Mr. Robinson would evaluate his class basing on their ability to solve problems they experience in their daily lives and not simply in education, their ability and willingness to solve the mathematics questions would provide a good way for him to evaluate the students. He would also evaluate them on their ability to seek new ways of tackling problems and not conforming to the laid out steps of tackling solutions. The perspective of Mr. Robinson is commendable and this is evident in the manner he introduced a change of mindset on the students as they able to gain skills on the ability to solve problems in the society and become successful students and citizens in future. Additionally, his students were learning how to develop critical and creative thinking to problems they face, this is because his on view of problem-solving is that it is a skill that encompasses every aspect of a persons life and it is critical to success and it is critical for a person to gain such as a skill.
The actions of Mr. Robinson supported his actions about problem-solving in that they helped to show the students how to be problem solvers in a practical way by giving them mathematics questions. Moreover, his actions were also geared towards changing poor performance of students by trying to change the curriculum. His view on mathematics is also consistent with the approach to problem-solving recommended by National Council of Teachers of Mathematics (NCTM) because believes that problem-solving is one vehicle that offers holistic solution towards the achievement of all the values in mathematics and secondly, problem-solving is not limited to mathematics and has a practical application to individuals and the society. Finally, there should be more motivation in presenting a problem and developing skills for the solution of the same than mere teaching about problem solution.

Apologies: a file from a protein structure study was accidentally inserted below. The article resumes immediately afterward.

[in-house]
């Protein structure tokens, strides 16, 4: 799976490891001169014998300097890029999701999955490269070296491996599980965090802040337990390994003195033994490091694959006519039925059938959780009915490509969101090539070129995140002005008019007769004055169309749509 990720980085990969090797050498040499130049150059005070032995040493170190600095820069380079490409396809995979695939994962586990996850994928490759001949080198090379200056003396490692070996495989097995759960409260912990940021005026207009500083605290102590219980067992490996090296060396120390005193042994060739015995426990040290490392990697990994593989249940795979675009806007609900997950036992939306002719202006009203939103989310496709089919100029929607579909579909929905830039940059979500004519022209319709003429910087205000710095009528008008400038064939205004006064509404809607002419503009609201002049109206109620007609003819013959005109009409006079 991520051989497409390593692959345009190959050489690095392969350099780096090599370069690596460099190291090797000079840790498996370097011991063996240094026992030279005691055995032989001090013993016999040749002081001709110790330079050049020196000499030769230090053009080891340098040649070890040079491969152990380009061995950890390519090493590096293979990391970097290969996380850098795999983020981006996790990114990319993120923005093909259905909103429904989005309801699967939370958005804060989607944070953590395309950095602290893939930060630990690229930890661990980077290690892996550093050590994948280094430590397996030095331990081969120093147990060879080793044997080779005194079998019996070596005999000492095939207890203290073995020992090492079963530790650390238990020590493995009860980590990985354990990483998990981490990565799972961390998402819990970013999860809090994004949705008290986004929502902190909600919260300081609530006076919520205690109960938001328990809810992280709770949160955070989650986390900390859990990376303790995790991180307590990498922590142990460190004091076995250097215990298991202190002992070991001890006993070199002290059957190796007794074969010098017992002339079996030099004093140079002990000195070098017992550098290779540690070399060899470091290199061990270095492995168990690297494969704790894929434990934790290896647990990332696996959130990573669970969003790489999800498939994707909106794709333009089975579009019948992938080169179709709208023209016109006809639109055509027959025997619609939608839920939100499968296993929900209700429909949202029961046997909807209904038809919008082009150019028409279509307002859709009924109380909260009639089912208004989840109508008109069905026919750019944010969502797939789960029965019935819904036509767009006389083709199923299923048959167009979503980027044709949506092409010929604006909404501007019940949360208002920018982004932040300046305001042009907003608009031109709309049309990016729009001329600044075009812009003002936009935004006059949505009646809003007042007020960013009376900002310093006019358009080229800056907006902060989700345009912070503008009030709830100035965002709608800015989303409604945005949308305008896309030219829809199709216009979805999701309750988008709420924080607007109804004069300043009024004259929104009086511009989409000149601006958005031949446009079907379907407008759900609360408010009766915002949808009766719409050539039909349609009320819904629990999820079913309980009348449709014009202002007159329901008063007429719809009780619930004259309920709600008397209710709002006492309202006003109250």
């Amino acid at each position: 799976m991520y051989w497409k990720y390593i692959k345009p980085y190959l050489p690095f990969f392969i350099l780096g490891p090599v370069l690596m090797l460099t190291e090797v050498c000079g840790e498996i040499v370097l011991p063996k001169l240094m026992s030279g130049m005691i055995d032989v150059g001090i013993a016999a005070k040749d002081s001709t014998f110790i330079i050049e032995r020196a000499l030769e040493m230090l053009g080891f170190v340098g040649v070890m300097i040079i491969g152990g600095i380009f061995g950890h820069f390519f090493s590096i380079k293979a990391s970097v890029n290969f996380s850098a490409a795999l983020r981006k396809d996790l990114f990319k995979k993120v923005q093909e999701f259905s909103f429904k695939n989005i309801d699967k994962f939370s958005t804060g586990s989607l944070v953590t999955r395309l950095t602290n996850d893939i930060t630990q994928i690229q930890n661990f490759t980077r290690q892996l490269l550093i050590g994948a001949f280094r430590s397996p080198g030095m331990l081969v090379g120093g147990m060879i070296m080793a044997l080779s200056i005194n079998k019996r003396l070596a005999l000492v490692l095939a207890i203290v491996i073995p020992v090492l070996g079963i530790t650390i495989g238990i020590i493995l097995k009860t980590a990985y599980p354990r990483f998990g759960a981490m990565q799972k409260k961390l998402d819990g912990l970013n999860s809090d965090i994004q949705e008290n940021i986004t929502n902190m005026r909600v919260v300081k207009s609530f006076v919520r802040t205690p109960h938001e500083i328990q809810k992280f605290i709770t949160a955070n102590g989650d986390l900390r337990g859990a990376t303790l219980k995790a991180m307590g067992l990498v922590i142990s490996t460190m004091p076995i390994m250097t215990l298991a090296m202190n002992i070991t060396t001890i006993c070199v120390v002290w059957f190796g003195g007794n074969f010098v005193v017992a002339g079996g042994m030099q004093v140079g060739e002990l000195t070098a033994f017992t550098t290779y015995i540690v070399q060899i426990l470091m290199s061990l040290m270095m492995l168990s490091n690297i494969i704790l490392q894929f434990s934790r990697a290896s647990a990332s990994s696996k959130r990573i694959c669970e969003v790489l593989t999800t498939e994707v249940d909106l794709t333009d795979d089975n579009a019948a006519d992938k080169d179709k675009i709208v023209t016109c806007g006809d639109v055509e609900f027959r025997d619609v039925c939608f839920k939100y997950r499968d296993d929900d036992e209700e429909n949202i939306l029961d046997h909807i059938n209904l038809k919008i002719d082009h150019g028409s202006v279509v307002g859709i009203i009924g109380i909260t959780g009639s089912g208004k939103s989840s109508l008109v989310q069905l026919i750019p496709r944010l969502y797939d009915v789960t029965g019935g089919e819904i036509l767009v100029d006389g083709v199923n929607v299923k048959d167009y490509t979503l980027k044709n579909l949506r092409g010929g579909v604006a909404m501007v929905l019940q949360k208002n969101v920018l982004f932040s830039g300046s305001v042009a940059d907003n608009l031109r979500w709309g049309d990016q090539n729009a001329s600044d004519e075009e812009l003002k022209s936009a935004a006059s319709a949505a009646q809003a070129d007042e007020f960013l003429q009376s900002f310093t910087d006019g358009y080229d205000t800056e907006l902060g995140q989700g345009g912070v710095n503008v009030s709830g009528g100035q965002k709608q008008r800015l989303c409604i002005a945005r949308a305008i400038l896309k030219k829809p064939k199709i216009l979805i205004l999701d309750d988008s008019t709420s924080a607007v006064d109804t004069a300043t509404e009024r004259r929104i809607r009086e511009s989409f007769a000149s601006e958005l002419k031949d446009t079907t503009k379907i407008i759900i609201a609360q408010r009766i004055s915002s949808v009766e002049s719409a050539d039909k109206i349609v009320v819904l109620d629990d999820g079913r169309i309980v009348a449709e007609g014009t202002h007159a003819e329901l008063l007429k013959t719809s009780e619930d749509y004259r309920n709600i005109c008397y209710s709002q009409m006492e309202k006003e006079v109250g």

Mr. Robinson's students were on their way to becoming mathematical problem solvers, this is evident in the positive approach they had developed towards mathematics and solution of problems. There were however factors that interfered with the development of his students problem-solving techniques and these are lack of motivation at Thurston Middle School, lack of enough teachers, high turnover of teachers leading and lack of new leadership skills to change the systems in the school. Mr. Robinson determined that his students had attained the problem-solving goals he set for them when he evaluated their interest in solving the mathematical problems he presented to them, he also determined this by the checking the ease with which the students accepted the changes in their time table to teach problem-solving. In order to improve the effectiveness of his teaching, Mr. Robinson should encourage the students to become open-minded and to view the problems as challenges, he should also set out slots in the timetable where he would specifically teach about problem-solving. Finally, he can otherwise encourage the students to do personal research on problem-solving.
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